In selecting a lawyer, the first thing you should do is make sure you are selecting a lawyer whose primary area of practice is in the area of your need. The legal profession does not have clear specialty differentiations, as opposed to physicians for example. For lawyers, it’s a self-designation. A consumer should look at the lawyer’s central focus of their practice to find what they excel at.
If a lawyer’s website lists more than three areas that they practice in, I would be suspicious. You’re looking for a specialist, not a generalist. It would be like going to your family doctor for back surgery. He might be able to get it done, but that’s not really his type of work. It’s the same with lawyers.
How do you determine what area they devote the most time, energy, and money to? What resources are available to you? I believe other lawyers are the best judge of competency in the profession. There are also multiple accredited rating services that give validity to special practice areas.
Law firms receive numerous phone calls a day from people with legal issues across the spectrum. I prefer to take calls and listen to each individual’s story and situation so that I can best assess how to help them. Occasionally, I make referrals to other lawyers who are better equipped for that particular area of practice. I keep a directory so I can quickly give them a couple recommendations. This accomplishes two things: I’ve gotten them to the right person and hopefully created some good will, and I made a recommendation that I feel comfortable with.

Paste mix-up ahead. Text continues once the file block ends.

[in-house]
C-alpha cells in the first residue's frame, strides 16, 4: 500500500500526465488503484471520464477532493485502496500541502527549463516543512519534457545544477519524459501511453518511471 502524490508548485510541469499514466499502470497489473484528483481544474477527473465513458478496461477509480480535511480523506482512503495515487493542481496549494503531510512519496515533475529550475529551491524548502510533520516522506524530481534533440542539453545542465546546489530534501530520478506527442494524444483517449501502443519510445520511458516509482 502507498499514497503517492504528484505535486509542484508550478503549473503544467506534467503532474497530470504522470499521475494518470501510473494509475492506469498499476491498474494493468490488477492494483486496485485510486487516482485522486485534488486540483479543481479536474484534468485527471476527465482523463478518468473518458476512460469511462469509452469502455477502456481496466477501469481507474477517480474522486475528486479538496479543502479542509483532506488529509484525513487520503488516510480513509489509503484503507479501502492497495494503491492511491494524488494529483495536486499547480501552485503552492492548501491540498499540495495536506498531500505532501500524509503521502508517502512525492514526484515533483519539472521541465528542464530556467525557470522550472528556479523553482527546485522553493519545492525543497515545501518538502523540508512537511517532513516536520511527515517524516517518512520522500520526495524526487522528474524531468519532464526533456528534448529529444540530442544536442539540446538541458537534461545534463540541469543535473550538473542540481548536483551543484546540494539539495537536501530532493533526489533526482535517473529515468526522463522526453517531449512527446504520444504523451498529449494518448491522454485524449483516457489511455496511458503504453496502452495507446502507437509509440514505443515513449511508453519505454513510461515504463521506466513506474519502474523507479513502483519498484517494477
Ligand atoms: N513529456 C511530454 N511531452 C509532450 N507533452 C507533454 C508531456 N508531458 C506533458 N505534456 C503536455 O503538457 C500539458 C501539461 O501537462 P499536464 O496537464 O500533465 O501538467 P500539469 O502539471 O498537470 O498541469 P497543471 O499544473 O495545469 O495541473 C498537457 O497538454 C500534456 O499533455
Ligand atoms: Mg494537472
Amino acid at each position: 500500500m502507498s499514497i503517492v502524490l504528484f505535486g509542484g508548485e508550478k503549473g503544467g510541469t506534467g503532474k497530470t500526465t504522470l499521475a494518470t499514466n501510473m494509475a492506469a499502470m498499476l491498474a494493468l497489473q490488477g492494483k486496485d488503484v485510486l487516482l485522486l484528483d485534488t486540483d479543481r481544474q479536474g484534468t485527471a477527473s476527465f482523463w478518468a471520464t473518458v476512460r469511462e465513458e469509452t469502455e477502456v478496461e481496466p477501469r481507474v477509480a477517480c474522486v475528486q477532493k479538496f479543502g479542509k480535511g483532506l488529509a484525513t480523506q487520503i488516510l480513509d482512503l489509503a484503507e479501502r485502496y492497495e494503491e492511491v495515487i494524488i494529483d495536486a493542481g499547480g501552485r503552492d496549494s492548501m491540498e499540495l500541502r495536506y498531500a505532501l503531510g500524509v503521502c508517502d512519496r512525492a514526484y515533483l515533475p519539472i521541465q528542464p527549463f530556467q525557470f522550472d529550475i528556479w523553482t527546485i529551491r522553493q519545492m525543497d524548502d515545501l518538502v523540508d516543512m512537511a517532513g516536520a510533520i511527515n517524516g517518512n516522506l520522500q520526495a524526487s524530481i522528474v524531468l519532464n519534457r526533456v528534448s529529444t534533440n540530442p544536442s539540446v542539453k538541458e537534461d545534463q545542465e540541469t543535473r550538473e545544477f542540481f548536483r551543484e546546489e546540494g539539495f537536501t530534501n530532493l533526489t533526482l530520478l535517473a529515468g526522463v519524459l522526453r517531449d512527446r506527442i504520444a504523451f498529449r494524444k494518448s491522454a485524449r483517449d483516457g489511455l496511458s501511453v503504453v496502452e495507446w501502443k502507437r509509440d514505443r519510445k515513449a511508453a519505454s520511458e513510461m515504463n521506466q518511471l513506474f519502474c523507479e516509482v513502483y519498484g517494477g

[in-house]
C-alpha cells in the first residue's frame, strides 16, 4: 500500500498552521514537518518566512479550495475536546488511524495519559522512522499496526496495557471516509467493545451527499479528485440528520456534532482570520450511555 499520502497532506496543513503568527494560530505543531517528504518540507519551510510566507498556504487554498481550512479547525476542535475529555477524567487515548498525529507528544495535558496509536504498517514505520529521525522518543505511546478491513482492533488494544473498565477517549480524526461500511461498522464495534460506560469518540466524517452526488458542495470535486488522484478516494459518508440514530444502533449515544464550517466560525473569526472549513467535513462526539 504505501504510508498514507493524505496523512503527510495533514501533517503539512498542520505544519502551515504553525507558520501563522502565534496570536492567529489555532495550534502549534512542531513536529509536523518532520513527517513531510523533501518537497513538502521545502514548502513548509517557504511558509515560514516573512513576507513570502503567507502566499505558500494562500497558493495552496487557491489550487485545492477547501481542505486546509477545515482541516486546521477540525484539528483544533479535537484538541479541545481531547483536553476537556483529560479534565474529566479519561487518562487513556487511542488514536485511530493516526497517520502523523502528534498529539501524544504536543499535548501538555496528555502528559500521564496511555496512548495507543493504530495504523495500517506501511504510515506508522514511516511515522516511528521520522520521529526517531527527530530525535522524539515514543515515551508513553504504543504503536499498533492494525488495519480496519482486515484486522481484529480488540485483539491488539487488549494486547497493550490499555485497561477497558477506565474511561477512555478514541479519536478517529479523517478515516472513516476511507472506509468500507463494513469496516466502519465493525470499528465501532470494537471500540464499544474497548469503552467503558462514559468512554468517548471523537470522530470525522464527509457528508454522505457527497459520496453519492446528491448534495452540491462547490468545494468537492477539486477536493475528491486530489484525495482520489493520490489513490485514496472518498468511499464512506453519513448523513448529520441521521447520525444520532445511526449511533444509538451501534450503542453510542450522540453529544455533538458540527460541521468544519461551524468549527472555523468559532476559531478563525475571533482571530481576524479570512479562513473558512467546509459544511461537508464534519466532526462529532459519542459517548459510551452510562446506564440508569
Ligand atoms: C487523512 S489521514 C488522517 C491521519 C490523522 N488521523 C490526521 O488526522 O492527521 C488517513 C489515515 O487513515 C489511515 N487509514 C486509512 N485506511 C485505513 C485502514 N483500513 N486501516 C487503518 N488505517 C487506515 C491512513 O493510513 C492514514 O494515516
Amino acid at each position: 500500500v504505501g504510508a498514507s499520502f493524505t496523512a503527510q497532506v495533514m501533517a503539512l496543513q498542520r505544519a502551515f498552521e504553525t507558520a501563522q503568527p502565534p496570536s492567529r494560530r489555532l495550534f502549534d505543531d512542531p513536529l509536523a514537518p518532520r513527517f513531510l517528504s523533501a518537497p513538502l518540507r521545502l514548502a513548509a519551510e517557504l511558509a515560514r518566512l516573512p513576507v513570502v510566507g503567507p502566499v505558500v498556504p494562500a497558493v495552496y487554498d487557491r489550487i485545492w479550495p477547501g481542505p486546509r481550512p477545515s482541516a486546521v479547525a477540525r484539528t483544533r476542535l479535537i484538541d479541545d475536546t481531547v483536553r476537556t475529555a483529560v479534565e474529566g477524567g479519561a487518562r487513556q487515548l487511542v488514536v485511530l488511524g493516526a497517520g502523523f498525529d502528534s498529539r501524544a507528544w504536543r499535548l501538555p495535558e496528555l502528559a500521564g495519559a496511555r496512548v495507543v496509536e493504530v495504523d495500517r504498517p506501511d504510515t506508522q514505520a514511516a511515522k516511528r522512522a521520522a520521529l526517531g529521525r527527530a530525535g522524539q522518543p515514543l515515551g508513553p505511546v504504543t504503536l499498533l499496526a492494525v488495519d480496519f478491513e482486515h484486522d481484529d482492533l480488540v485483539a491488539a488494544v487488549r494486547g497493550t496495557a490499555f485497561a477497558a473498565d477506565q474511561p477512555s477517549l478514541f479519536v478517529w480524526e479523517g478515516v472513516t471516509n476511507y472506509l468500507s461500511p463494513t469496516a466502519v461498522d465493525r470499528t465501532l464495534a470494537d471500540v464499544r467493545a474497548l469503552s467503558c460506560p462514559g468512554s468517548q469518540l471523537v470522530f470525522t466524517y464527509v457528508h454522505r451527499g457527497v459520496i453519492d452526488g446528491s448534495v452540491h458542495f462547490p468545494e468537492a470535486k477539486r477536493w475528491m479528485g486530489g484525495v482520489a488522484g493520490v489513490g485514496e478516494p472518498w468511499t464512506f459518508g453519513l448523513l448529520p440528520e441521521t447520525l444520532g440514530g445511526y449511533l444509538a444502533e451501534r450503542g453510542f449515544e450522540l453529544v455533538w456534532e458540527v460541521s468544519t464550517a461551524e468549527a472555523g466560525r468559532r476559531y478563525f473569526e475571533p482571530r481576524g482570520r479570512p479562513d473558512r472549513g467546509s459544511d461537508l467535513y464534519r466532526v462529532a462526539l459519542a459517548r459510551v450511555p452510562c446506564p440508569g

When speaking with your potential lawyer, the first question you should ask if your issue falls into their area of normal practice is about what their experience has been with these types of cases. Do they try cases or only settle? It’s important to know that some lawyers never try cases. For example, we have some major television advertisers in the Knoxville market who have never tried a case, yet still regard themselves as being great lawyers. The defense bar views these lawyers as not willing to prepare a case, not willing to try a case, noy willing to even perform the preliminary steps of written discovery and depositions. In my view, they don’t serve the consumer unless the consumer’s only interest is getting a check, no matter how fair the amount may be.
Personally, I never settle cases. I fully prepare to go to trial for a client. For example, I recently tried a case with an insurance company. The case could have been settled for the policy limits of $50,000, but they offered me zero. So we went to trial and the jury awarded my client $315,000. Because we prepared the case, knew who the witnesses were, and brought in a doctor’s testimony, we were successful against State Farm.
Fortunately, I rarely run into incompetence on the defense bar. We have a great defense bar in Knoxville with competent lawyers of multiple firms who know exactly what they’re doing—which is why the insurance companies have hired them. They have been practicing for years and most of them are a pleasure to deal with. One thing we do enjoy in Knoxville is that there is no better place to practice law.